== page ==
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Tackling the sustainability iceberg

Tackling the sustainability iceberg The purpose of this paper is to investigate how buying firms manage their lower tier sustainability management (LTSM) in their supply networks and what contextual factors influence the choice of approaches. As most of the environmental and social burden is caused in lower tiers, the authors use the iceberg analogy.Design/methodology/approachFindings from 12 case studies and 53 interviews, publicly available and internal firm data are presented. In an abductive research approach, transaction cost economics (TCE) conceptually guides the analytical iteration processes between theory and data.FindingsThis study provides eight LTSM approaches grouped into three categories: direct (holistic, product-, region-, and event-specific) indirect (multiplier-, alliance- and compliance-based) and neglect (tier-1-based). Focal firms choose between these approaches depending on the strength of observed contextual factors (stakeholder salience, structural supply network complexity, product and industry salience, past supply network incidents, socio-economic and cultural distance and lower tier supplier dependency), leading to perceived sustainability risk (PSR).Research limitations/implicationsBy depicting TCE’s theoretical boundaries in predicting LTSM governance modes, the theory is elevated to the supply network level of analysis. Future research should investigate LTSM at the purchasing category level of analysis to compare and contrast PSR profiles for different purchase tasks and to validate and extend the framework.Practical implicationsThis study serves as a blueprint for the development of firms’ LTSM capabilities that suit their unique PSR profiles. It offers knowledge regarding what factors influence these profiles and presents a model that links the effectiveness of different LTSM approaches to resource intensity.Originality/valueThis study extends the application of TCE and adds empirically to the literature on multi-tier and sustainable supply chain management. http://www.deepdyve.com/assets/images/DeepDyve-Logo-lg.png International Journal of Operations & Production Management Emerald Publishing

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Publisher
Emerald Publishing
Copyright
© Emerald Publishing Limited
ISSN
0144-3577
DOI
10.1108/ijopm-03-2017-0141
Publisher site
See Article on Publisher Site

Abstract

The purpose of this paper is to investigate how buying firms manage their lower tier sustainability management (LTSM) in their supply networks and what contextual factors influence the choice of approaches. As most of the environmental and social burden is caused in lower tiers, the authors use the iceberg analogy.Design/methodology/approachFindings from 12 case studies and 53 interviews, publicly available and internal firm data are presented. In an abductive research approach, transaction cost economics (TCE) conceptually guides the analytical iteration processes between theory and data.FindingsThis study provides eight LTSM approaches grouped into three categories: direct (holistic, product-, region-, and event-specific) indirect (multiplier-, alliance- and compliance-based) and neglect (tier-1-based). Focal firms choose between these approaches depending on the strength of observed contextual factors (stakeholder salience, structural supply network complexity, product and industry salience, past supply network incidents, socio-economic and cultural distance and lower tier supplier dependency), leading to perceived sustainability risk (PSR).Research limitations/implicationsBy depicting TCE’s theoretical boundaries in predicting LTSM governance modes, the theory is elevated to the supply network level of analysis. Future research should investigate LTSM at the purchasing category level of analysis to compare and contrast PSR profiles for different purchase tasks and to validate and extend the framework.Practical implicationsThis study serves as a blueprint for the development of firms’ LTSM capabilities that suit their unique PSR profiles. It offers knowledge regarding what factors influence these profiles and presents a model that links the effectiveness of different LTSM approaches to resource intensity.Originality/valueThis study extends the application of TCE and adds empirically to the literature on multi-tier and sustainable supply chain management.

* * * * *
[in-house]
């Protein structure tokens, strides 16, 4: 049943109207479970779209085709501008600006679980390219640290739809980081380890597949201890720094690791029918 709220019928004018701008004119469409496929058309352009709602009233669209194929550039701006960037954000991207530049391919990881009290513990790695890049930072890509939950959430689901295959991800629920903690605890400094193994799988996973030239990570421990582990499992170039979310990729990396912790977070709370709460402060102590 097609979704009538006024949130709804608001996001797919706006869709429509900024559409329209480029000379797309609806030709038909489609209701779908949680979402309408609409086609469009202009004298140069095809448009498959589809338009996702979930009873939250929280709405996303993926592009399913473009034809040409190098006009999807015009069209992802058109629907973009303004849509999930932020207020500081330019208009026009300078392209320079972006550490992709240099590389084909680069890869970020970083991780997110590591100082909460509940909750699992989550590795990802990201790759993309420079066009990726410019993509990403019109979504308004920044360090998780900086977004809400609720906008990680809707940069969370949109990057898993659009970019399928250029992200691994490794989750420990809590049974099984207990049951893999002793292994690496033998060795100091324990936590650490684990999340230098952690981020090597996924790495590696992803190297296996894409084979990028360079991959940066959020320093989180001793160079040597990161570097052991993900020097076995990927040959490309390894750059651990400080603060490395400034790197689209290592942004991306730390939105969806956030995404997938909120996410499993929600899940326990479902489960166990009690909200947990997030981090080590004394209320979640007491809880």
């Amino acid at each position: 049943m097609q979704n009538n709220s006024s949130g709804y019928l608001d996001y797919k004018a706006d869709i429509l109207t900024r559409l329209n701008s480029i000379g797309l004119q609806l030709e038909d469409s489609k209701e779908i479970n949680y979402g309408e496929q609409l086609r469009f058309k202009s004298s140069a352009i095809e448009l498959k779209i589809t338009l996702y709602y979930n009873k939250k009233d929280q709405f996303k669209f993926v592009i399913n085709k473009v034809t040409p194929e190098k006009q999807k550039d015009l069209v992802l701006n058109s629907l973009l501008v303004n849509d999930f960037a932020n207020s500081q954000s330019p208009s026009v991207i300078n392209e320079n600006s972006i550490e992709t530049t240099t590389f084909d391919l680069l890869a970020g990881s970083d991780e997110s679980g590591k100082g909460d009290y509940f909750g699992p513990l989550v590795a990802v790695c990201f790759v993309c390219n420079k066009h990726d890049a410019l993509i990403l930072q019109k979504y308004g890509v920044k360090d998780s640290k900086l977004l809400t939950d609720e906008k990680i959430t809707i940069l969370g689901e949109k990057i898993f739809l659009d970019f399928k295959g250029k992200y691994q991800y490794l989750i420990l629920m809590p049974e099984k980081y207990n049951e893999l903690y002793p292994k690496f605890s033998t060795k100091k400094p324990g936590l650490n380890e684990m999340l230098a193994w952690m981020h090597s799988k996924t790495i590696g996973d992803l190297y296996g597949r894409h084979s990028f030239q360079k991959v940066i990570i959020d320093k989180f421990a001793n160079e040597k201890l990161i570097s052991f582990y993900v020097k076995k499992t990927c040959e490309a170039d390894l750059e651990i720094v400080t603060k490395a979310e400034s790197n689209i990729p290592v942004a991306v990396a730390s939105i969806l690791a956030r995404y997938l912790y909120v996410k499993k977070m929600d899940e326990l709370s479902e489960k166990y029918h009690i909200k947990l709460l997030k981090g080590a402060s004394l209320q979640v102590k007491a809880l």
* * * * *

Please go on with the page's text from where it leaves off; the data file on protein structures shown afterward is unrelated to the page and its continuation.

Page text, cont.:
Journal

International Journal of Operations & Production ManagementEmerald Publishing

Published: Oct 18, 2018

Keywords: Transaction cost economics; Case studies; Lower tier sustainability management; Multi-tier supply chains; Perceived sustainability risk; Sub-suppliers

References